2 Kings 13:11
And he did that which was evil in the sight of the LORD; he departed not from all the sins of Jeroboam the son of Nebat, who made Israel sin: but he walked therein.
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EXPOSITORY (ENGLISH BIBLE)
(11) But he walked therein.—Heb., in it he walked. The pronoun is collective in force.

13:10-19 Jehoash, the king, came to Elisha, to receive his dying counsel and blessing. It may turn much to our spiritual advantage, to attend the sick-beds and death-beds of good men, that we may be encouraged in religion by the living comforts they have from it in a dying hour. Elisha assured the king of his success; yet he must look up to God for direction and strength; must reckon his own hands not enough, but go on, in dependence upon Divine aid. The trembling hands of the dying prophet, as they signified the power of God, gave this arrow more force than the hands of the king in his full strength. By contemning the sign, the king lost the thing signified, to the grief of the dying prophet. It is a trouble to good men, to see those to whom they wish well, forsake their own mercies, and to see them lose advantages against spiritual enemies.The meaning is that "he, the king of Syria" (2 Kings 13:4 Hazael) limited the standing army of Jehoahaz.

Like the dust by threshing - An expression not only employed metaphorically, and importing defeat, conquest, and grinding oppression Jeremiah 51:33; Micah 4:12, but implying also the literal use of threshing-instruments in the execution of prisoners of war (marginal reference, and compare 2 Samuel 12:31).

2Ki 13:8-25. Joash Succeeds Him.

8. his might—This is particularly noticed in order to show that the grievous oppression from foreign enemies, by which the Israelites were ground down, was not owing to the cowardice or imbecility of their king, but solely to the righteous and terrible judgment of God for their foul apostasy.

No text from Poole on this verse. And he did that which was evil in the sight of the Lord,.... As his father did, and his character is described in the same words, see 2 Kings 13:2. And he did that which was evil in the sight of the LORD; he departed not from all the sins of Jeroboam the son of Nebat, who made Israel sin: but he walked therein.
EXEGETICAL (ORIGINAL LANGUAGES)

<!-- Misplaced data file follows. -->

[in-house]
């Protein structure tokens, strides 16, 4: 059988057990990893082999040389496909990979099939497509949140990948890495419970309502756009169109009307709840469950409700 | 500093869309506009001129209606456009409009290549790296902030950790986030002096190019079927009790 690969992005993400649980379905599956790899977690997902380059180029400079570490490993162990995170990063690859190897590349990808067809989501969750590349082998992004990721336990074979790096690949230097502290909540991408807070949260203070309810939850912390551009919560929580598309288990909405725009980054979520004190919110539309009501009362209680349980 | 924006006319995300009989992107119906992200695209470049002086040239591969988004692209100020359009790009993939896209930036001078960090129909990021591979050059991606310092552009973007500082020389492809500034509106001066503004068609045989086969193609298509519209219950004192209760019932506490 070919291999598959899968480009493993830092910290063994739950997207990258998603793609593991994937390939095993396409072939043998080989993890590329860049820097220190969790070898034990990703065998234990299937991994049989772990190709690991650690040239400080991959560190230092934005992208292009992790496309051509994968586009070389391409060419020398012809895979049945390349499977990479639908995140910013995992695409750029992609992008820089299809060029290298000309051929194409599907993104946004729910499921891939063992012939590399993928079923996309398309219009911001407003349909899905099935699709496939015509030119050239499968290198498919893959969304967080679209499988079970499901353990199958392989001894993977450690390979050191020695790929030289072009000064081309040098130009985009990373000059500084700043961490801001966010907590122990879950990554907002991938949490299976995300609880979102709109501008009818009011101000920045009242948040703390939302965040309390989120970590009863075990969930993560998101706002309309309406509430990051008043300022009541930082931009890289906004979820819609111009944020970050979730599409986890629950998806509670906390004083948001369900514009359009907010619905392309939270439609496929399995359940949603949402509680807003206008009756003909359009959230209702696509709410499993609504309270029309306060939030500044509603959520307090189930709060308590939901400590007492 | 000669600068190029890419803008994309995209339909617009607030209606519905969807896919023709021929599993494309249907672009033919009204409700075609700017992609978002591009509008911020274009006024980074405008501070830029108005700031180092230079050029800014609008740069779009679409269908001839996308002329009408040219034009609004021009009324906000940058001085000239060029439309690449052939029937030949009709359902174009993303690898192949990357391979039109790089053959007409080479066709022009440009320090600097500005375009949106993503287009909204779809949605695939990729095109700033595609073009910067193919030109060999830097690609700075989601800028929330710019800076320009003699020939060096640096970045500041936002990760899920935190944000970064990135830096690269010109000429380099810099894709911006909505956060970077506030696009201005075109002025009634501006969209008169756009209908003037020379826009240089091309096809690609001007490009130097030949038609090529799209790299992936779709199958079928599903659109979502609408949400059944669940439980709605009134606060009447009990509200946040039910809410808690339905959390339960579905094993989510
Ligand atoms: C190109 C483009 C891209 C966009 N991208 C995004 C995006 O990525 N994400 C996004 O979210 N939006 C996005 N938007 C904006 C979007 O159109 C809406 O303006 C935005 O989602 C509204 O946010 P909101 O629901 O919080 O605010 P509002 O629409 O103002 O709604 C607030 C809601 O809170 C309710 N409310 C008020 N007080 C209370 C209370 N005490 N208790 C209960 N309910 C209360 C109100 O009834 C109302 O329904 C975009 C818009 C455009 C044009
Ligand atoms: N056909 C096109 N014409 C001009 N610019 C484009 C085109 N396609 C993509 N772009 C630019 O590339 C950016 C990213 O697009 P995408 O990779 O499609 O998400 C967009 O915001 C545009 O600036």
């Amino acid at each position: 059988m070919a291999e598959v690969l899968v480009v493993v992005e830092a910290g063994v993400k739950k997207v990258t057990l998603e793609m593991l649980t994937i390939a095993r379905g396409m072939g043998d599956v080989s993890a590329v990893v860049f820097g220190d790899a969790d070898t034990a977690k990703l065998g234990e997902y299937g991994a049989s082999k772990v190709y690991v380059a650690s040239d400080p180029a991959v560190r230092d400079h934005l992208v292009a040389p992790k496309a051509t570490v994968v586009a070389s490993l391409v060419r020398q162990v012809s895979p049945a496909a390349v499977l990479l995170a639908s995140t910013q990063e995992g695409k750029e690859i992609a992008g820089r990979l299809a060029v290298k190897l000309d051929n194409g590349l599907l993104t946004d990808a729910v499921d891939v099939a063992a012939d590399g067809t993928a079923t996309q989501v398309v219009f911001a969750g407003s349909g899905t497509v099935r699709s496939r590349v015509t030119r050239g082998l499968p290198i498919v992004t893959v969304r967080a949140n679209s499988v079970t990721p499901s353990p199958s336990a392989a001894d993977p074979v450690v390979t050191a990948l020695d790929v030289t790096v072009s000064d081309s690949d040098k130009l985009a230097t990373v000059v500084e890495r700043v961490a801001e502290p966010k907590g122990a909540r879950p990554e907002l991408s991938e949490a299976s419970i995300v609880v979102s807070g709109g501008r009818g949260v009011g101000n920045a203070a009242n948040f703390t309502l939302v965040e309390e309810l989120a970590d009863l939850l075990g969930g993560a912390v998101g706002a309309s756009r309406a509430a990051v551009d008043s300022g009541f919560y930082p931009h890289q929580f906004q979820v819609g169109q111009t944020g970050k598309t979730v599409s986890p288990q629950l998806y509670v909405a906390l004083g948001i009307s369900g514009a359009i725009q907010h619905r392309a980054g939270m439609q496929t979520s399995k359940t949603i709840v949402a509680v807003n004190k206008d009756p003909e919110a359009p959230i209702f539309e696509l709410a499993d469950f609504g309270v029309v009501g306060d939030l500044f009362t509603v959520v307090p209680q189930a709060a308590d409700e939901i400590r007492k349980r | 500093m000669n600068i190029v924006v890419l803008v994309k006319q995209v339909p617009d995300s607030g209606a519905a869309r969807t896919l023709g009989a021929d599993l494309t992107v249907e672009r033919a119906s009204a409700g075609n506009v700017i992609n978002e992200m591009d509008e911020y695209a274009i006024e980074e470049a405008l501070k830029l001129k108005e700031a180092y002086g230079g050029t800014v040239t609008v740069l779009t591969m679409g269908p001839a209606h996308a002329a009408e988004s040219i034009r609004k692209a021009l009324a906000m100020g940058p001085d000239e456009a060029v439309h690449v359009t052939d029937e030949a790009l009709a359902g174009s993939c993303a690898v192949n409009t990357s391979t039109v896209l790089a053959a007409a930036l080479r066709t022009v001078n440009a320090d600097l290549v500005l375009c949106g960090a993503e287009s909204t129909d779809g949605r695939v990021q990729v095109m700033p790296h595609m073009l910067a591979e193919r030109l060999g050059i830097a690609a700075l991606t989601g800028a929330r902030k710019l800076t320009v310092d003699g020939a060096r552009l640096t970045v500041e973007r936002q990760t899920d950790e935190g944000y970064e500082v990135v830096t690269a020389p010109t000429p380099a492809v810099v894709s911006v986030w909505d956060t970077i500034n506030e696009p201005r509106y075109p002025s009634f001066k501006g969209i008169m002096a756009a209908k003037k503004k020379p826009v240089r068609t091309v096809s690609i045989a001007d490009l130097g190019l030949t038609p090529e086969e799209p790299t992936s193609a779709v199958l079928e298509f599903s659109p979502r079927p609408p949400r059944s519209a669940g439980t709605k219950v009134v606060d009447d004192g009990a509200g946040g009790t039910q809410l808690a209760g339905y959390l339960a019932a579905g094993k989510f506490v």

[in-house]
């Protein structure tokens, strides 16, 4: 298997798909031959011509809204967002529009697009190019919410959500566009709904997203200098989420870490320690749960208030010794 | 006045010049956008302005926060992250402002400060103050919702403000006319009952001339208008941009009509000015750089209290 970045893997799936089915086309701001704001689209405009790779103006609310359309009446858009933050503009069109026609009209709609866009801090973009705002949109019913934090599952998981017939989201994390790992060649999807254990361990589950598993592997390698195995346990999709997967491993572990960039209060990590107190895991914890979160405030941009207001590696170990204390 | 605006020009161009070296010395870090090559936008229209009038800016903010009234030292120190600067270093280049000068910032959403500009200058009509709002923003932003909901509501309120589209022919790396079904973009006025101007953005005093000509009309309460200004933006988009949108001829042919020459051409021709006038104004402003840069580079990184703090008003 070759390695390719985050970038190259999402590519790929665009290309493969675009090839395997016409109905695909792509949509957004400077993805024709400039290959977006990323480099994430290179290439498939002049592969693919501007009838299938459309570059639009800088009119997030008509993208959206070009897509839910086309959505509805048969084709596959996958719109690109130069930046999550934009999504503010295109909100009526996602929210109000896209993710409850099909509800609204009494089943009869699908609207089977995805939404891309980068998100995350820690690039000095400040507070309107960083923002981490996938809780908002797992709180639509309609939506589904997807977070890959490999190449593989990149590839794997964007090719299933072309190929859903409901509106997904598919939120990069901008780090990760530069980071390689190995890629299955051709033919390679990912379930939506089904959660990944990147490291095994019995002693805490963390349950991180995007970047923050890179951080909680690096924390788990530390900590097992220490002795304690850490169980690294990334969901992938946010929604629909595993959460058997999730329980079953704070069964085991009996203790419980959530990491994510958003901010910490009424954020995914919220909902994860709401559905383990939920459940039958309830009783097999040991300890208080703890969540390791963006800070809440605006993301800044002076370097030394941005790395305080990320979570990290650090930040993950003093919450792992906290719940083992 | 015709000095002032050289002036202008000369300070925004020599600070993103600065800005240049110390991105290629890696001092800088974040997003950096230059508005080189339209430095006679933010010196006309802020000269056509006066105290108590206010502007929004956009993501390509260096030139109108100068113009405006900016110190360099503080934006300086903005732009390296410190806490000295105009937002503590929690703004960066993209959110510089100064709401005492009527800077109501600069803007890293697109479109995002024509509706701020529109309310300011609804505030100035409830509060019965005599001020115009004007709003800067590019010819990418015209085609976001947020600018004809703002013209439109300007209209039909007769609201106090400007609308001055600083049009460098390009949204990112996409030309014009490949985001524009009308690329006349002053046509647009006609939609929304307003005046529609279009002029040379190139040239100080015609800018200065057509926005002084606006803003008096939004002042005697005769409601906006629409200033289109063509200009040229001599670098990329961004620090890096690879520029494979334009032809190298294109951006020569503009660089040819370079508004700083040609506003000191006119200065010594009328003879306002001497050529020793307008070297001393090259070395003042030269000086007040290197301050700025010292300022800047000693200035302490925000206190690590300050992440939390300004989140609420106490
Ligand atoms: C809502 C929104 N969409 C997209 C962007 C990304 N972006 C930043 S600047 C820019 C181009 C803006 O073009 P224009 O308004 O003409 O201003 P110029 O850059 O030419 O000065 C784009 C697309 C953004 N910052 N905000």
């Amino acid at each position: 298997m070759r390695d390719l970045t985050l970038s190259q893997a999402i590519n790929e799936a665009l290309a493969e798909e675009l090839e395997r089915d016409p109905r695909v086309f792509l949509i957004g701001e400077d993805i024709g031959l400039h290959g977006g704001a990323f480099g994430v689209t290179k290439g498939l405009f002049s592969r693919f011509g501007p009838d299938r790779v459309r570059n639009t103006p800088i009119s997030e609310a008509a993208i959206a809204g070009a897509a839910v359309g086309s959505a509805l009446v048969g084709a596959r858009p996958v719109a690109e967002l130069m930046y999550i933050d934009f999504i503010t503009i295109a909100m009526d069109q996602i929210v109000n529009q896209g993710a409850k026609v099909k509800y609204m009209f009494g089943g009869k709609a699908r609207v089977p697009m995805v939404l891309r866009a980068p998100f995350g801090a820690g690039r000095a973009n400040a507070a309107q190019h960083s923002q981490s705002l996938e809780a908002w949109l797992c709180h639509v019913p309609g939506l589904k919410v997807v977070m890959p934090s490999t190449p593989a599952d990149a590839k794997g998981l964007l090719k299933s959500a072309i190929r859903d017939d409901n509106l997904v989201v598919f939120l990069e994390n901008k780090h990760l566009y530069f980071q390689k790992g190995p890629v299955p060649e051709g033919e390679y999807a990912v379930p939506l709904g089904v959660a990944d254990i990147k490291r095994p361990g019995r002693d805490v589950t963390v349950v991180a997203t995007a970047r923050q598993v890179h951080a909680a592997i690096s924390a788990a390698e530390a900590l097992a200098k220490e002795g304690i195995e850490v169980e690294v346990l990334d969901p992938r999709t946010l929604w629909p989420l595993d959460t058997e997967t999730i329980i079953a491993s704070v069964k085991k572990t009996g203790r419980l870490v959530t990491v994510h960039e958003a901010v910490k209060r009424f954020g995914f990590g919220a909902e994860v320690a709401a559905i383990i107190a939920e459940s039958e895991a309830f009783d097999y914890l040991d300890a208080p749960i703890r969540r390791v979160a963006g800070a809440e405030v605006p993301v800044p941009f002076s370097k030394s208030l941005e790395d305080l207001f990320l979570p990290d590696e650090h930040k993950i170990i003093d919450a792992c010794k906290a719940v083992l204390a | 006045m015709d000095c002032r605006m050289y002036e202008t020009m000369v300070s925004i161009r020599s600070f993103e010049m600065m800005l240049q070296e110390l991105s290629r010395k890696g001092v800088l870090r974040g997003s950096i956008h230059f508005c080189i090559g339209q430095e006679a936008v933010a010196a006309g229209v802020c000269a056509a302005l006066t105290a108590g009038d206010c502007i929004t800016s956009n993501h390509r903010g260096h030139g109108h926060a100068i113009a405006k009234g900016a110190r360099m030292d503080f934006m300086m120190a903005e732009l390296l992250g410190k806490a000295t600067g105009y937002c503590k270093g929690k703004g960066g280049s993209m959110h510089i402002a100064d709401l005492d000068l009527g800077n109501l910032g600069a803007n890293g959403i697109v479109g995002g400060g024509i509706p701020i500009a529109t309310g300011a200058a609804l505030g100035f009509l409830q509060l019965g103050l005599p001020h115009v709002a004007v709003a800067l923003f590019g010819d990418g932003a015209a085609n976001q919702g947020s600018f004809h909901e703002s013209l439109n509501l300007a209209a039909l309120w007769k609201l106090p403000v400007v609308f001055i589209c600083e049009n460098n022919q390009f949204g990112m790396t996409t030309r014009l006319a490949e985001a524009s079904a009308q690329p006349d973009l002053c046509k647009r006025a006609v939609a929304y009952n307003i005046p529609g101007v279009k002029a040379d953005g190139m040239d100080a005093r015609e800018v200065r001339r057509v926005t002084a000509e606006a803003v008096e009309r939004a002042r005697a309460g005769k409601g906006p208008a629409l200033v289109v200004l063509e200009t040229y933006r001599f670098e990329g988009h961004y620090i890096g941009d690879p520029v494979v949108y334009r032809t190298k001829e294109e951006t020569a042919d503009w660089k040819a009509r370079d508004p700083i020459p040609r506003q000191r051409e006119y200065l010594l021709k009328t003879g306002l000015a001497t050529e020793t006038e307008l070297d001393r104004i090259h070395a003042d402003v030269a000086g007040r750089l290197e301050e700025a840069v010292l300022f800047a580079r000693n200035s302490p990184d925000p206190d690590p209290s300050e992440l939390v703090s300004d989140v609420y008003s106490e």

Verse 11. - And he did that which was evil in the sight of the Lord; he departed not from all the sins of Jeroboam the son of Nebat, who made Israel sin; but he walked therein. Josephus says that Joash was a good king, and quite unlike his father in disposition ('Ant. Jud.,' l.s.c.); but he is not likely to have had any independent data for judging of his character. Our author seems to include both son and father in the same category (comp. ver. 2). The narrative contained in ver. 14 is probably the foundation of the historian's favorable judgment. In this oppression Jehoahaz prayed to the Lord (יי פּני חלּה as in 1 Kings 13:6); and the Lord heard this prayer, because He saw their oppression at the hands of the Syrians, and gave Israel a saviour, so that they came out from the power of the Syrians and dwelt in their booths again, as before, i.e., were able to live peaceably again in their houses, without being driven off and led away by the foe. The saviour, מושׁיע, was neither an angel, nor the prophet Elisha, nor quidam e ducibus Joasi, as some of the earlier commentators supposed, nor a victory obtained by Jehoahaz over the Syrians, nor merely Jeroboam (Thenius); but the Lord gave them the saviour in the two successors of Jehoahaz, in the kings Jehoash and Jeroboam, the former of whom wrested from the Syrians all the cities that had been conquered by them under his father (2 Kings 13:25), while the latter restored the ancient boundaries of Israel (2 Kings 14:25). According to 2 Kings 13:22-25, the oppression by the Syrians lasted as long as Jehoahaz lived; but after his death the Lord had compassion upon Israel, and after the death of Hazael, when his son Benhadad had become king, Jehoash recovered from Benhadad all the Israelitish cities that had been taken by the Syrians. It is obvious from this, that the oppression which Benhadad the son of Hazael inflicted upon Israel, according to 2 Kings 13:3, falls within the period of his father's reign, so that it was not as king, but as commander-in-chief under his father, that he oppressed Israel, and therefore he is not even called king in 2 Kings 13:3.
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